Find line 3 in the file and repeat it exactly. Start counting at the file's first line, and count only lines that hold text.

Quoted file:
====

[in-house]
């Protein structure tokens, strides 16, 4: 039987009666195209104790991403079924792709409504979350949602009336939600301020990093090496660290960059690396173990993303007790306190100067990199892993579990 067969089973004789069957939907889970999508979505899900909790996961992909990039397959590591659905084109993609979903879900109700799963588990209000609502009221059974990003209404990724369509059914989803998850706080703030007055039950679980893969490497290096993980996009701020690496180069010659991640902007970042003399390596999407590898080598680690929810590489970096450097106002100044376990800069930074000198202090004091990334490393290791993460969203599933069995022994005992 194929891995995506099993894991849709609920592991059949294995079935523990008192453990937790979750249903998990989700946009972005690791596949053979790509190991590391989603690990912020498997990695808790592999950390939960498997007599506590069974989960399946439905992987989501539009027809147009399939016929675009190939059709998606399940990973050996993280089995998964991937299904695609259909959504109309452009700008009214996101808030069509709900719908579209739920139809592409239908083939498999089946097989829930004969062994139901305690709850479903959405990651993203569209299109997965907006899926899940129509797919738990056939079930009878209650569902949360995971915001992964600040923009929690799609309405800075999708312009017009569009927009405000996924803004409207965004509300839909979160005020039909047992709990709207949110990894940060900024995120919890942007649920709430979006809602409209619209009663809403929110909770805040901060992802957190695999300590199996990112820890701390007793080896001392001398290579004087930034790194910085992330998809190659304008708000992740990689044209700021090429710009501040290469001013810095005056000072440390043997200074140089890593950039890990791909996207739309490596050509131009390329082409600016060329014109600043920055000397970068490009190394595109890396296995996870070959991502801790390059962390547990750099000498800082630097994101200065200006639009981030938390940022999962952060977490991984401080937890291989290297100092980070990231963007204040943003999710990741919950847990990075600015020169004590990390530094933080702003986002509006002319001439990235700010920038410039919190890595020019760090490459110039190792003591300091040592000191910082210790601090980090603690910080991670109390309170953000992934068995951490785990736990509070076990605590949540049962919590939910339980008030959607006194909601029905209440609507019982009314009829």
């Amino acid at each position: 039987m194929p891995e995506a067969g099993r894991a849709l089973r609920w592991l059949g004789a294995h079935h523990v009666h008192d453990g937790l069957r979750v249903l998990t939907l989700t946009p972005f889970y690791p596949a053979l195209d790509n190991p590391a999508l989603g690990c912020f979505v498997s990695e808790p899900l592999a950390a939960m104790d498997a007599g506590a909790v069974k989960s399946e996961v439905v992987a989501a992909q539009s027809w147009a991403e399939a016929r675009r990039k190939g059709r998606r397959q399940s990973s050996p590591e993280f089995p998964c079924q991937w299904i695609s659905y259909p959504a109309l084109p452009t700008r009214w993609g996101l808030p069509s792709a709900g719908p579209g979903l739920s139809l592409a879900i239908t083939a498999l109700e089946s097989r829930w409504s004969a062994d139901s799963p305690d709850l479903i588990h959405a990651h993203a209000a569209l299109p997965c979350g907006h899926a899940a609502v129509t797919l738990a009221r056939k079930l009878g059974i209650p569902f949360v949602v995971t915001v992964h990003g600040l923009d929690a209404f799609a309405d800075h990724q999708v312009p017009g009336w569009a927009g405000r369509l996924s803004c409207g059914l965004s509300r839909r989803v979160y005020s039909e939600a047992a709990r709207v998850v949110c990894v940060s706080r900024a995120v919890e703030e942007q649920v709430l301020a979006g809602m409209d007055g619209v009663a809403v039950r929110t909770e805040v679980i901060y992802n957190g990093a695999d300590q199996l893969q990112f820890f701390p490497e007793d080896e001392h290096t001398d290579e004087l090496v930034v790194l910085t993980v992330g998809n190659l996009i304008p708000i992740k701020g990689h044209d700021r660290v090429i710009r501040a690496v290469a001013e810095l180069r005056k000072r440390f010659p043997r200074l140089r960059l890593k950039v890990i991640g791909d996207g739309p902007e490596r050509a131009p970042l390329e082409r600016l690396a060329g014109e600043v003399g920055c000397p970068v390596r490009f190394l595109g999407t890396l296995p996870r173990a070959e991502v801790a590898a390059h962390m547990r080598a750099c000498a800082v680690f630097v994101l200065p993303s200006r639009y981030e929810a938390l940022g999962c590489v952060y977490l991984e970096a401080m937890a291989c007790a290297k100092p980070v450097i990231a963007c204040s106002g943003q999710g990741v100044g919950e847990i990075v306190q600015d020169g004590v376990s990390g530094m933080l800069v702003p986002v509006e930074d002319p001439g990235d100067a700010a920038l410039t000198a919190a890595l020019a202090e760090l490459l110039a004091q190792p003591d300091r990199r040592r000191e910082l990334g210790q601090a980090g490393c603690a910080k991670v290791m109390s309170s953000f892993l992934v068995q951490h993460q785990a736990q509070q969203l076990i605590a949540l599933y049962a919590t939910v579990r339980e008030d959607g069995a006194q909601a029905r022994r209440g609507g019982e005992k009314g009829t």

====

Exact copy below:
């Amino acid at each position: 039987m194929p891995e995506a067969g099993r894991a849709l089973r609920w592991l059949g004789a294995h079935h523990v009666h008192d453990g937790l069957r979750v249903l998990t939907l989700t946009p972005f889970y690791p596949a053979l195209d790509n190991p590391a999508l989603g690990c912020f979505v498997s990695e808790p899900l592999a950390a939960m104790d498997a007599g506590a909790v069974k989960s399946e996961v439905v992987a989501a992909q539009s027809w147009a991403e399939a016929r675009r990039k190939g059709r998606r397959q399940s990973s050996p590591e993280f089995p998964c079924q991937w299904i695609s659905y259909p959504a109309l084109p452009t700008r009214w993609g996101l808030p069509s792709a709900g719908p579209g979903l739920s139809l592409a879900i239908t083939a498999l109700e089946s097989r829930w409504s004969a062994d139901s799963p305690d709850l479903i588990h959405a990651h993203a209000a569209l299109p997965c979350g907006h899926a899940a609502v129509t797919l738990a009221r056939k079930l009878g059974i209650p569902f949360v949602v995971t915001v992964h990003g600040l923009d929690a209404f799609a309405d800075h990724q999708v312009p017009g009336w569009a927009g405000r369509l996924s803004c409207g059914l965004s509300r839909r989803v979160y005020s039909e939600a047992a709990r709207v998850v949110c990894v940060s706080r900024a995120v919890e703030e942007q649920v709430l301020a979006g809602m409209d007055g619209v009663a809403v039950r929110t909770e805040v679980i901060y992802n957190g990093a695999d300590q199996l893969q990112f820890f701390p490497e007793d080896e001392h290096t001398d290579e004087l090496v930034v790194l910085t993980v992330g998809n190659l996009i304008p708000i992740k701020g990689h044209d700021r660290v090429i710009r501040a690496v290469a001013e810095l180069r005056k000072r440390f010659p043997r200074l140089r960059l890593k950039v890990i991640g791909d996207g739309p902007e490596r050509a131009p970042l390329e082409r600016l690396a060329g014109e600043v003399g920055c000397p970068v390596r490009f190394l595109g999407t890396l296995p996870r173990a070959e991502v801790a590898a390059h962390m547990r080598a750099c000498a800082v680690f630097v994101l200065p993303s200006r639009y981030e929810a938390l940022g999962c590489v952060y977490l991984e970096a401080m937890a291989c007790a290297k100092p980070v450097i990231a963007c204040s106002g943003q999710g990741v100044g919950e847990i990075v306190q600015d020169g004590v376990s990390g530094m933080l800069v702003p986002v509006e930074d002319p001439g990235d100067a700010a920038l410039t000198a919190a890595l020019a202090e760090l490459l110039a004091q190792p003591d300091r990199r040592r000191e910082l990334g210790q601090a980090g490393c603690a910080k991670v290791m109390s309170s953000f892993l992934v068995q951490h993460q785990a736990q509070q969203l076990i605590a949540l599933y049962a919590t939910v579990r339980e008030d959607g069995a006194q909601a029905r022994r209440g609507g019982e005992k009314g009829t």